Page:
Nearly One-Third of Young Gay Men May Attempt Suicide, Study Suggests
By Ellen Flax
Almost one in three young gay men may try to commit suicide, suggests a new study described as the most comprehensive to date about suicide attempts by homosexual and bisexual teenage and college-age males.
The study, which appeared in the June issue of Pediatrics, a journal published by the American Academy of Pediatrics, found that 41 of 137 young men studied--or 30 percent--had attempted suicide. Almost half of the attempters reported having tried to kill themselves on more than one occasion.
The study subjects were between the ages of 14 and 21, and most were living in Minnesota or Washington State. They were recruited through advertisements in gay publications and bars, support groups for gay youths, a youth drop-in center, and by peers. Over 80 percent of the study participants were white.
The study was completed by three researchers, Robert W. Deisher and James A. Farrow of the University of Washington and Gary Remafedi of the University of Minnesota. Its find4ing that almost one in three young gay males may attempt suicide corroborates the conclusions of two earlier studies completed separately by Dr. Deisher and Dr. Remafedi.
Those who work with gay teenagers have long maintained that young male and female homosexuals face difficulties that may heighten their risk for suicide and other self-destructive behaviors. Experts in the field have urged schools to provide special services for gay students. (See Education Week, Feb. 7, 1990.)
A 1989 report by the U.S. Department of Health and Human Services concluded that gay teenagers were two to three times more likely to attempt suicide than heterosexual adolescents, and that gay teens accounted for as much as 30 percent of the annual suicide toll for all teenagers.
"Schools need to include information about homosexuality in their curriculum and protect gay youths from abuse by peers to ensure they receive an equal education," the hhs report said.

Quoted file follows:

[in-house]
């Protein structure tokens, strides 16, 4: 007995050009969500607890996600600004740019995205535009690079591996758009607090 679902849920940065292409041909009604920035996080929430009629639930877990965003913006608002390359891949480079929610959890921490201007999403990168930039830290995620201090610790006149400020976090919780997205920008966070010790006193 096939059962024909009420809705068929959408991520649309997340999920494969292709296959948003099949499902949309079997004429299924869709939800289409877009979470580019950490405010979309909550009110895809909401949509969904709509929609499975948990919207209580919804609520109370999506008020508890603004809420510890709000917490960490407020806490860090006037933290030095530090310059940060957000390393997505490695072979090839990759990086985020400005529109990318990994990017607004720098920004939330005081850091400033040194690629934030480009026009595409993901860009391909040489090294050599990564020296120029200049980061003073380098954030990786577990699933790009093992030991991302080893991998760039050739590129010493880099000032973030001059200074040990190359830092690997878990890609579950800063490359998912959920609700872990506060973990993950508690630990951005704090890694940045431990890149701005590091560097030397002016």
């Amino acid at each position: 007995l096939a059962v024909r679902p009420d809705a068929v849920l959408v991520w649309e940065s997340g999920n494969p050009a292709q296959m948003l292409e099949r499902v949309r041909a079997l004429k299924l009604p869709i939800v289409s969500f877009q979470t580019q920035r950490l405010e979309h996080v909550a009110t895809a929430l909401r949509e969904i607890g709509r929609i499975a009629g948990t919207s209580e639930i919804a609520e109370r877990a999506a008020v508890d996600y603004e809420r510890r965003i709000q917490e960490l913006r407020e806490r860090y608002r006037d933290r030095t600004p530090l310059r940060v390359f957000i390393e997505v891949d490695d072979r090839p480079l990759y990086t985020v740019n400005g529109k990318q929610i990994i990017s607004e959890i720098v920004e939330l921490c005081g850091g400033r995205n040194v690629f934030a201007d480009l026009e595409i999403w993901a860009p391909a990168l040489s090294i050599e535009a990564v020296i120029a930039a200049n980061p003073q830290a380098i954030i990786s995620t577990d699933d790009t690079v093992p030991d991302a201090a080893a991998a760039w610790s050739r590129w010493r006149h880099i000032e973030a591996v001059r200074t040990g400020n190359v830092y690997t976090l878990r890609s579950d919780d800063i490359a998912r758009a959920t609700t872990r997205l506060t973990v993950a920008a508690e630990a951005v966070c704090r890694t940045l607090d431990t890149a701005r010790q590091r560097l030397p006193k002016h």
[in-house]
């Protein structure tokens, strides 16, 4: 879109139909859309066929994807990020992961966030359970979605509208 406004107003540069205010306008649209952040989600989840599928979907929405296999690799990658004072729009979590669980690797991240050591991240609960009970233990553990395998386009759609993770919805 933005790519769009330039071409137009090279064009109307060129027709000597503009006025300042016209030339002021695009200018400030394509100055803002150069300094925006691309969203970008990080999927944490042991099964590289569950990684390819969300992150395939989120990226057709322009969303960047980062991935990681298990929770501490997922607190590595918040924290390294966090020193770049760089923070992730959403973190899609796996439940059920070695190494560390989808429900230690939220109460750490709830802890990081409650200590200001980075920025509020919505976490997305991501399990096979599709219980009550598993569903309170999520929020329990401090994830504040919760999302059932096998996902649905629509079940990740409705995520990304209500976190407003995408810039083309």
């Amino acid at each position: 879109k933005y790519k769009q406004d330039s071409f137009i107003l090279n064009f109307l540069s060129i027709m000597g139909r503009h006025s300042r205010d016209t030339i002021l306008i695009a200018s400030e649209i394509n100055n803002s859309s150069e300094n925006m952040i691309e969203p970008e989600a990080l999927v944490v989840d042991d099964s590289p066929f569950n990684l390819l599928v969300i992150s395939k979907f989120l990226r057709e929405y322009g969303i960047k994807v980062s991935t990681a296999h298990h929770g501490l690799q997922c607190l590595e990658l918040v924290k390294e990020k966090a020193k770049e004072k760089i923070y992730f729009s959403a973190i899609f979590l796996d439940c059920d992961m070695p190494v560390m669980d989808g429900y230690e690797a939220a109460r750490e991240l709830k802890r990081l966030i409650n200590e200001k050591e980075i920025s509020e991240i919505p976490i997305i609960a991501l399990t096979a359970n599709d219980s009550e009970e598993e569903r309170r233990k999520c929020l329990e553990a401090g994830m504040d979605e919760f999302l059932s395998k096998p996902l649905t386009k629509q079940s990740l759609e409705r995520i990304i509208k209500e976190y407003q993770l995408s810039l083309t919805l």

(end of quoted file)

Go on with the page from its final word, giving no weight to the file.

According to the study, one-third of the suicide attempts by the young men studied were related to personal or interpersonal turmoil regarding homosexuality. Almost one-third of the attempters said they first tried to kill themselves in the same year that they identified themselves as gay or bisexual.
On the whole, the study found, suicide attempters identified themselves as gay at an earlier age than non-attempters, at 13.74 years of age versus 15.44 years of age. With each year's delay in self-indentification, the odds of a suicide attempt declined by more than 80 percent, the authors report.
"The apparent connections between sexual milestones and attempts," they write, "may be a clue to the appropriate timing of suicide-prevention efforts."
Gay youths who adopted "feminine" characteristics or who used illegal drugs were three times more likely to attempt suicide than others in the group, the study found. Attempters were also more likely to report that they had been forced, pressured, or tricked into having sex and that they had accepted money for sex.